For a while there in New York, I was working above Chelsea Market. It was a fine place to work — you can get all the $15 sandwiches you can handle at Hale & Hearty and any of the four bakeries downstairs.
Snark aside, I did manage to partake. But the one sandwich that I was waiting all week to eat was a disappointment:
Yeah, I love a lobster roll. And the lobster on this was okay, and the seasoning was fine. But you know what can kill a lobster roll? It’s right there in the name — the roll. This was a crusty, hard, nasty roll. Sorry, guys at The Lobster Place. I mean, it was okay, but a good roll for a lobster roll should be light and fluffy and buttery and beautiful, should it not? I won’t pretend to know everything about this delicacy — I had my first on the streets of Portsmouth, New Hampshire just two years ago — but I’ve developed a theory that the roll is as important as the lobster, and I’m sticking with it. And yes, that first one from the street was awesome (and still $15).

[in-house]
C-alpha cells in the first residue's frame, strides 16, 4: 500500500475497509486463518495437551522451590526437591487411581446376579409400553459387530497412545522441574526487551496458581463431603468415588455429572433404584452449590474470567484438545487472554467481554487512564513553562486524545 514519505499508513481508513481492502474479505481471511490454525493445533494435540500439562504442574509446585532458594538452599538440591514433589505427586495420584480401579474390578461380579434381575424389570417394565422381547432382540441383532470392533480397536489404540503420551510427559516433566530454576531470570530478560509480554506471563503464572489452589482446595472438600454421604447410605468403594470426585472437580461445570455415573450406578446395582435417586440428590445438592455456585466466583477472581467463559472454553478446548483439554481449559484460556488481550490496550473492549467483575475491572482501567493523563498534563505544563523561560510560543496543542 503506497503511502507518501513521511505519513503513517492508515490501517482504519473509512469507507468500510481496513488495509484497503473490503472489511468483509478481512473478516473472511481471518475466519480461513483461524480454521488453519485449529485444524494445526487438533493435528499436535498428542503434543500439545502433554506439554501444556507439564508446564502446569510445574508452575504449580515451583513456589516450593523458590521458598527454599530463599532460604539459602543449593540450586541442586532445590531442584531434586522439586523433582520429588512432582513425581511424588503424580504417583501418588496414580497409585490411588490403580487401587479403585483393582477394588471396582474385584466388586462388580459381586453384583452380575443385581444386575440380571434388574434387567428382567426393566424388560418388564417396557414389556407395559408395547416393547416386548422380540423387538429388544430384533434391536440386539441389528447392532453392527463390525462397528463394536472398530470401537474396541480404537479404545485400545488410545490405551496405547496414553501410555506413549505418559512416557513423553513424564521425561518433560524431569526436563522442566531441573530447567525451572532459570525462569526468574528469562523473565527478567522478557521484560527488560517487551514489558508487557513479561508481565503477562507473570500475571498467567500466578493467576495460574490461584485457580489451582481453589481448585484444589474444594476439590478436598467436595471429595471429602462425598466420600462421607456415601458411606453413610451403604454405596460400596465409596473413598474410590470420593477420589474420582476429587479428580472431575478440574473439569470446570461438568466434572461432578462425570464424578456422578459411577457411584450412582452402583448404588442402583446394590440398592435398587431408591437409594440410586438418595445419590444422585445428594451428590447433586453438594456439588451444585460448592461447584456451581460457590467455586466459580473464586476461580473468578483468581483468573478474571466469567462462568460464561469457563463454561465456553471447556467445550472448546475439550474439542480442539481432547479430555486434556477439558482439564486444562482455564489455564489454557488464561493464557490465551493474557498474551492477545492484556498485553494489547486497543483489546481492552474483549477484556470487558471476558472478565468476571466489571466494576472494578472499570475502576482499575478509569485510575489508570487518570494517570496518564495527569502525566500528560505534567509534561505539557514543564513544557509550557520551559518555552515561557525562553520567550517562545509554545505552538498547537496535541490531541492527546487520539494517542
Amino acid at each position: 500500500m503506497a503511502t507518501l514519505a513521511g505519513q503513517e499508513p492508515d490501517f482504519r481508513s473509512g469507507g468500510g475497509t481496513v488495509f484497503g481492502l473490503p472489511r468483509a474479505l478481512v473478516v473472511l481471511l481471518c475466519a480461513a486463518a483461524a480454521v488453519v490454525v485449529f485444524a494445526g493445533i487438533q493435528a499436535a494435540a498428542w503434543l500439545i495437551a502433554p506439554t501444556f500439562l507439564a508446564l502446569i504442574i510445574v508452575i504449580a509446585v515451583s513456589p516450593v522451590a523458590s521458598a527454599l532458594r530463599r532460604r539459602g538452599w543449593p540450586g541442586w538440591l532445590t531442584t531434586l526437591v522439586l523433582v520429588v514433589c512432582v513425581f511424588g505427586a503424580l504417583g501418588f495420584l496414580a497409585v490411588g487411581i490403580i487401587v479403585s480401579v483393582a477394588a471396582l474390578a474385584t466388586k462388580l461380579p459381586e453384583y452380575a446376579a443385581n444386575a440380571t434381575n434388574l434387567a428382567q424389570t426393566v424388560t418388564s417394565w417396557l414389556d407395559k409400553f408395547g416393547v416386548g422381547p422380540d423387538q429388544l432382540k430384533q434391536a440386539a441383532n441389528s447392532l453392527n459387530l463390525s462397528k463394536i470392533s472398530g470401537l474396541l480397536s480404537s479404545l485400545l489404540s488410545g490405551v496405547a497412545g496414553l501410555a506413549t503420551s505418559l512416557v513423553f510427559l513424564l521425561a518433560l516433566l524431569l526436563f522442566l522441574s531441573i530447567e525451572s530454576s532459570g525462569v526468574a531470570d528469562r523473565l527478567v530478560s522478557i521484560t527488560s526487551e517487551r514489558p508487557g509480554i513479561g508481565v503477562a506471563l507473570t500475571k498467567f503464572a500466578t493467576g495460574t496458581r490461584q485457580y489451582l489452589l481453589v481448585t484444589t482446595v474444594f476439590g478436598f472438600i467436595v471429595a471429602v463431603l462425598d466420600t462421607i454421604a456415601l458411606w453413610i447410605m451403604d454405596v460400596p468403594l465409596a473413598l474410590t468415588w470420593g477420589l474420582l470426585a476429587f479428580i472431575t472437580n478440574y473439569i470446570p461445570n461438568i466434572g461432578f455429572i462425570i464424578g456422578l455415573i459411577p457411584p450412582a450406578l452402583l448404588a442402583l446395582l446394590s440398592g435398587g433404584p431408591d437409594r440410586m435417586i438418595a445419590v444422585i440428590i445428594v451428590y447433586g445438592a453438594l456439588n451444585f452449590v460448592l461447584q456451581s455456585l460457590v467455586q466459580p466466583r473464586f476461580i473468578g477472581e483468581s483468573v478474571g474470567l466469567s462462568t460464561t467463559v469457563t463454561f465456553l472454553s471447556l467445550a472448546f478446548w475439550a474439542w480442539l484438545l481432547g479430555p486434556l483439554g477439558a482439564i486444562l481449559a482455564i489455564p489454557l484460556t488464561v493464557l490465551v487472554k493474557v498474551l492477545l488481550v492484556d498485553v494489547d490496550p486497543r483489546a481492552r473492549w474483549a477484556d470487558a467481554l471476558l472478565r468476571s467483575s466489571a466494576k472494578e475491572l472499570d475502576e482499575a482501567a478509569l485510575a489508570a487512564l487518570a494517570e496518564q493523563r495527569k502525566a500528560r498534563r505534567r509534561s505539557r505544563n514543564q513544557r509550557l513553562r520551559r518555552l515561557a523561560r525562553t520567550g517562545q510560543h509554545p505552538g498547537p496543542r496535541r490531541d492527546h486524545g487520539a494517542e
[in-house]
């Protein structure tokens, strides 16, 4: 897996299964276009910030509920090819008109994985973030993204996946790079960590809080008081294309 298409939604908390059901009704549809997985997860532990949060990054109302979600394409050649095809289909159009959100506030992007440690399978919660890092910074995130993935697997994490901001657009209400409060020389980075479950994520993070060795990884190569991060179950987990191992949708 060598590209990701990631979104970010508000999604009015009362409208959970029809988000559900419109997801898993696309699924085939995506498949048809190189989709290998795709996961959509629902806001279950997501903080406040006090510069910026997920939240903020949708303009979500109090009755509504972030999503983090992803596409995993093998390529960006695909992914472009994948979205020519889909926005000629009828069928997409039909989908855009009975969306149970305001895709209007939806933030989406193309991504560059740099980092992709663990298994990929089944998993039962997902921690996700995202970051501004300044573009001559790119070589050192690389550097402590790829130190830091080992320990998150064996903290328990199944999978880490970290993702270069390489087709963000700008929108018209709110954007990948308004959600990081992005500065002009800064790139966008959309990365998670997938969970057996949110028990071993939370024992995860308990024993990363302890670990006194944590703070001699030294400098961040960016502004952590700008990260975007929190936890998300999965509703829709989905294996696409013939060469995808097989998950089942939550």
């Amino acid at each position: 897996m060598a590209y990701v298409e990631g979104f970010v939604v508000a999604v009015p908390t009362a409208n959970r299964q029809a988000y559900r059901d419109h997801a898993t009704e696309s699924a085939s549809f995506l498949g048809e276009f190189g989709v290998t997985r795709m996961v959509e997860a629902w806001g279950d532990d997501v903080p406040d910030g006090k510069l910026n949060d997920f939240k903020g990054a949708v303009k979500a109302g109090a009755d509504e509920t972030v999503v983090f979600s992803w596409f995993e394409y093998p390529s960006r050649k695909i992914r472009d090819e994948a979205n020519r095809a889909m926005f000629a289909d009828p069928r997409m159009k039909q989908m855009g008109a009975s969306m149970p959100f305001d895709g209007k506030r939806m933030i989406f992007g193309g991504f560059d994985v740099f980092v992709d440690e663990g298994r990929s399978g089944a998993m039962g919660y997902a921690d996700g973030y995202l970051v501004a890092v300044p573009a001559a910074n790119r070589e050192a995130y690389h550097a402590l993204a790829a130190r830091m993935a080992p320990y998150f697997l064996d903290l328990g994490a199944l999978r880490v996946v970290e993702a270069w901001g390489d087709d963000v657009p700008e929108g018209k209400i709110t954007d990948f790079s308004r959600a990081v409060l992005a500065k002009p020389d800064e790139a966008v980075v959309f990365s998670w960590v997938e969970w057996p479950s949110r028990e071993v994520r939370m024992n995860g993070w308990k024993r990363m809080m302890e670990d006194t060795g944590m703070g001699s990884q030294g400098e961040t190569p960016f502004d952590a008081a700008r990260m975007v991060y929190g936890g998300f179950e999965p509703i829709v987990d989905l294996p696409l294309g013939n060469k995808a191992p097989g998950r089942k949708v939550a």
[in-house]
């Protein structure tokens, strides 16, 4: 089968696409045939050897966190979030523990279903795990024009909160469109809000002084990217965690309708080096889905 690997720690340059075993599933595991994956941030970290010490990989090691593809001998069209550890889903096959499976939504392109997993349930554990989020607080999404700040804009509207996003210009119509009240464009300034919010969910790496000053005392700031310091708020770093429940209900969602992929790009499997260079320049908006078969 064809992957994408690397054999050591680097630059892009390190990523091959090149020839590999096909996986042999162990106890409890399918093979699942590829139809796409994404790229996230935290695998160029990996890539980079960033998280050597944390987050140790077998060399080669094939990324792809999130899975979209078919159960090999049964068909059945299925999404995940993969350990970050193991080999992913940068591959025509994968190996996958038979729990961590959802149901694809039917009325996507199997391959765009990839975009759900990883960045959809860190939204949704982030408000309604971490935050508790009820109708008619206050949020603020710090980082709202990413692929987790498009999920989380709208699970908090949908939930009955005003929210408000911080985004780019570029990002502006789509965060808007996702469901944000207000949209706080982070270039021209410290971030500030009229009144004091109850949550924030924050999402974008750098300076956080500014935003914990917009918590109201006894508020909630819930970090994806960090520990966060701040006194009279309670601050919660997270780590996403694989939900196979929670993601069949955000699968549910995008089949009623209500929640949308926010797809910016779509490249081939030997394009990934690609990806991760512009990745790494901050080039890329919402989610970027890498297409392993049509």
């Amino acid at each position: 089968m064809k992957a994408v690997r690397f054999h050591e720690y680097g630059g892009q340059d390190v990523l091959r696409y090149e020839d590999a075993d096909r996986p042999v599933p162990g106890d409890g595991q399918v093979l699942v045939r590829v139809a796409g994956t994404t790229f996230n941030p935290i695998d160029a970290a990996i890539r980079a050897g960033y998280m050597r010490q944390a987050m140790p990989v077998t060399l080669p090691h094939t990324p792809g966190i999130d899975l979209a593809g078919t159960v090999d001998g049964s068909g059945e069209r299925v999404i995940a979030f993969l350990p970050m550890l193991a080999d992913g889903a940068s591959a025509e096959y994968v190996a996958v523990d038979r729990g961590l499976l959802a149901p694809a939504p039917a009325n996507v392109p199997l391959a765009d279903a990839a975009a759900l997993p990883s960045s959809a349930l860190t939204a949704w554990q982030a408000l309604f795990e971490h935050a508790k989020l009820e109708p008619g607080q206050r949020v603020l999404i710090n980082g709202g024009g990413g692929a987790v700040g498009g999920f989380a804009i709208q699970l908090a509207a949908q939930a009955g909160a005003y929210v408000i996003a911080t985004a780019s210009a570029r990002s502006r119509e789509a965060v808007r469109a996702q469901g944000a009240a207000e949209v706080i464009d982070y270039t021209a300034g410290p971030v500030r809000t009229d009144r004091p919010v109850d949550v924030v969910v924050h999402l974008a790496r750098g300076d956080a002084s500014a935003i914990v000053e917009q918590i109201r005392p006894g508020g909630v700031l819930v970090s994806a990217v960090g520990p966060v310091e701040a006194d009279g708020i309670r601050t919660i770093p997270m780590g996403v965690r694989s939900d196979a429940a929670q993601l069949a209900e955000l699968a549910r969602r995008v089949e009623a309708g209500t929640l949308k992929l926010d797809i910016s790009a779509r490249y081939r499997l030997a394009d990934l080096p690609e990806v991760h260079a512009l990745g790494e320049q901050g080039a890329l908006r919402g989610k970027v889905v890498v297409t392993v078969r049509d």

The next sandwich was worth calling ahead and waiting in line for. Bowery Eats in the back of the Bowery Kitchen Supplies store has an amazing sandwich menu, and you’ll find something you like in, for sure. My choice:
Was I going to eat anything other than the Juan Manuel? Chicken, prosciutto, munster cheese, lettuce, tomato & mayo on a hero — it’s not ground-breaking, but it hit all the right notes. A little bit of crunch on the roll, then soft, sweet white bread, salty prosciutto and chesee-covered chicken, finished with a spicy mayo, tomato, and lettuce on the other side.
Kinda made me remember that New York is the king of the sandwich. Is there any other city that boasts the same depth and breadth of history of cultures that all love to put their protein between two pieces of bread?